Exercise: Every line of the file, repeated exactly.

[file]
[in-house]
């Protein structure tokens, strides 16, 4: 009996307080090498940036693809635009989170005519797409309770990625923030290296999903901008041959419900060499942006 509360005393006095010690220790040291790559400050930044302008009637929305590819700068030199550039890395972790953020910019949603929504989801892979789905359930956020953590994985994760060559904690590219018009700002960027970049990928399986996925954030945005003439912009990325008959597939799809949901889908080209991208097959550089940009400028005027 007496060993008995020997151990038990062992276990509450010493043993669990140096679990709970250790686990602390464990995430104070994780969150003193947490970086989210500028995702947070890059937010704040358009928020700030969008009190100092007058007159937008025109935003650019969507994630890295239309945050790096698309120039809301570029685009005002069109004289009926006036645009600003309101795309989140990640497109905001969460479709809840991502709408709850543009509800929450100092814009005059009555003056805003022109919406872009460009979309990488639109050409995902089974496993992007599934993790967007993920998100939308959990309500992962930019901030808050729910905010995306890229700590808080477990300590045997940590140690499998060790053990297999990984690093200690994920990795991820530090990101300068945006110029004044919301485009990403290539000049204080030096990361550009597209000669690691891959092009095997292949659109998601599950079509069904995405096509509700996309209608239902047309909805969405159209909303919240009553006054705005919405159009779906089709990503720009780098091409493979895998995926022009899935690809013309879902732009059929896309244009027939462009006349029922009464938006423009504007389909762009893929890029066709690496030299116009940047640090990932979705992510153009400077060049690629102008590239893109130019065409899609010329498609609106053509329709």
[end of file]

[in-house]
């Protein structure tokens, strides 16, 4: 009996307080090498940036693809635009989170005519797409309770990625923030290296999903901008041959419900060499942006 509360005393006095010690220790040291790559400050930044302008009637929305590819700068030199550039890395972790953020910019949603929504989801892979789905359930956020953590994985994760060559904690590219018009700002960027970049990928399986996925954030945005003439912009990325008959597939799809949901889908080209991208097959550089940009400028005027 007496060993008995020997151990038990062992276990509450010493043993669990140096679990709970250790686990602390464990995430104070994780969150003193947490970086989210500028995702947070890059937010704040358009928020700030969008009190100092007058007159937008025109935003650019969507994630890295239309945050790096698309120039809301570029685009005002069109004289009926006036645009600003309101795309989140990640497109905001969460479709809840991502709408709850543009509800929450100092814009005059009555003056805003022109919406872009460009979309990488639109050409995902089974496993992007599934993790967007993920998100939308959990309500992962930019901030808050729910905010995306890229700590808080477990300590045997940590140690499998060790053990297999990984690093200690994920990795991820530090990101300068945006110029004044919301485009990403290539000049204080030096990361550009597209000669690691891959092009095997292949659109998601599950079509069904995405096509509700996309209608239902047309909805969405159209909303919240009553006054705005919405159009779906089709990503720009780098091409493979895998995926022009899935690809013309879902732009059929896309244009027939462009006349029922009464938006423009504007389909762009893929890029066709690496030299116009940047640090990932979705992510153009400077060049690629102008590239893109130019065409899609010329498609609106053509329709």